Note: With the usual way of fiction it doesn’t always come out in order. Sigh. But context does emerge despite all that. There is nothing actively missing that is pertinent to know in order to make sense of what’s happening. There’s probably some continuity issues by now. If you are following feel free to call me on it, to remind me for later.
I dragged myself up the stairs into the apartment. I couldn’t face the menagerie right now. My chest felt tight and close and sore.
I curled up on the soft, springy, will devouring couch, and wrapped a newly laundered afgan around my shoulders. It smelled like lavender and fresh mowed hay. I couldn’t help but smile a little, but my heart was still heavy. I reached for the phone, and dialed Kendra’s number. It wasn’t so much defeat as surrender.
This at least was a touch tone phone, with big chunky buttons from a bygone era. But the andset was lightweight and streamlined. I curled up in a ball and waited as the phone rang. I heard a click, then another set of rings, and… Kendra’s voice, perky as always.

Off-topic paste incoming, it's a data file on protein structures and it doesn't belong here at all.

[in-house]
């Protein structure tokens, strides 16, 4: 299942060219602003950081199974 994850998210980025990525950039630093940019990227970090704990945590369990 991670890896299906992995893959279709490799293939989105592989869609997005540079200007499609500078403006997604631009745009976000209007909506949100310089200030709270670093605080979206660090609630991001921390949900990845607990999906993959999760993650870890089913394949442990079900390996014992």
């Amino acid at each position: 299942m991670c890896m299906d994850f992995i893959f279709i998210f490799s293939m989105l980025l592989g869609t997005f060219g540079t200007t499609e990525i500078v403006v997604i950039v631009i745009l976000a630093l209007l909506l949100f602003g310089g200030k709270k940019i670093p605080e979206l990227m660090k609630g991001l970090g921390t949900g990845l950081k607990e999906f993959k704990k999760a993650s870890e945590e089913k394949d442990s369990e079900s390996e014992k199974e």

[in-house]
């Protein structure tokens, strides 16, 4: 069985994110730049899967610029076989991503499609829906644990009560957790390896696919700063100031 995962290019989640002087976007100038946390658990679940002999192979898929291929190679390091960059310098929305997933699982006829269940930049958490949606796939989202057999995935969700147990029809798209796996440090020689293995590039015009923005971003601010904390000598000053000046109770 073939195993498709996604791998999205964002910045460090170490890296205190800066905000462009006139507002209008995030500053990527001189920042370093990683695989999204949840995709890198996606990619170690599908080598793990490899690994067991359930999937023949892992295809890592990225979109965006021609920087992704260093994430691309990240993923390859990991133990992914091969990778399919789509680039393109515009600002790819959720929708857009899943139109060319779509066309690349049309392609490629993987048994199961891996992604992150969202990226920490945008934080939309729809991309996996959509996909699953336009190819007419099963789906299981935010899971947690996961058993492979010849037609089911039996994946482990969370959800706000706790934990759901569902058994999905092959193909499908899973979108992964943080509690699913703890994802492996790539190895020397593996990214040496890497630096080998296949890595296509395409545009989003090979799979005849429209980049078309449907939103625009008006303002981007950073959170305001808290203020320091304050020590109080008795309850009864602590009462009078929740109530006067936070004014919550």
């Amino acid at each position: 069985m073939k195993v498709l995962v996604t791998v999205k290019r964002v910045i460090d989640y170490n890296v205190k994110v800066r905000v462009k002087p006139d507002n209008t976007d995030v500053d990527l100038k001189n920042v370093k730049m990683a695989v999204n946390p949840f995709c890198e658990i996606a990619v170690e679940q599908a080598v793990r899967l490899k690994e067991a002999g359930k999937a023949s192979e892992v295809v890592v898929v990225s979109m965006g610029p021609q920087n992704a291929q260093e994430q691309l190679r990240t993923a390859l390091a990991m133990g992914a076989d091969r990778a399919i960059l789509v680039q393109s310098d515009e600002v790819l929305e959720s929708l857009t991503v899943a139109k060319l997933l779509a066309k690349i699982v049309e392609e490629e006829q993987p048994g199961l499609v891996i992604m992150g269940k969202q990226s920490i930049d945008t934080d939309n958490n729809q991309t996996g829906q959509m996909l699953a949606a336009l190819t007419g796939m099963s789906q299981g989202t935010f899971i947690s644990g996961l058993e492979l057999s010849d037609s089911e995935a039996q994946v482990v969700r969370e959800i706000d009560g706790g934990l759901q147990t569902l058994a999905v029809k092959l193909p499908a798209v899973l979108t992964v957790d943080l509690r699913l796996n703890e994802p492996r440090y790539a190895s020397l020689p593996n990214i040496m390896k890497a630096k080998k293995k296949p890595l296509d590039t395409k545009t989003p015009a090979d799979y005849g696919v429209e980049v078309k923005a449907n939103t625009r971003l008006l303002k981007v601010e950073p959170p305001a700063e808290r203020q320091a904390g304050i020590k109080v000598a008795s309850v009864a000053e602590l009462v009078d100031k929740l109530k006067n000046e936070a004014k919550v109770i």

“RiverDance Metaphysical Center, this is Kend– Kelly-Cat? Is that you?”
I groaned, wounds already sore. I hated the name, but I let her use it.
“Yes. Just… call me Karrie right now. Please? It’s bad. I need you.”
There was a muffled silence, then Kendra’s hushed voice. “Um, just a minute, I’m still at work,” she whispered. “I’ll go get Jen from the back room. This sounds serious.”
I waited for what seemed like an interminable period. Then some loud static, then a thud, and hushed silence. The tinkly music the place was famous for wasn’t even sparkling in the background.
“I’m in my car, on teh cell. The signal should be good enough.” She rasped. I heard her take a long swallow of something.
“Okay, that’s better. Now. Dish. What the hell is going on out there? You sound awful.”
“Well… a lot has happened, but the bad thing… is bad. The… grave yard has been desecrated. Totally. They stole the Virgin, and destroyed the grotto. Every stone was wrenched from the earth and pitched and smeared with paint and… I don’t know what. RED paint. They even tore into the earth, and tried to take the cross. The sod is ruined, too. This was targeted, not just some stupid kids.”
There was a pause.
“Did you see anybody, or anything? Have you talked to the neighbors? Call the police while you are at it.” She said practically. Totally not what I was expecting. I took in several deep breaths.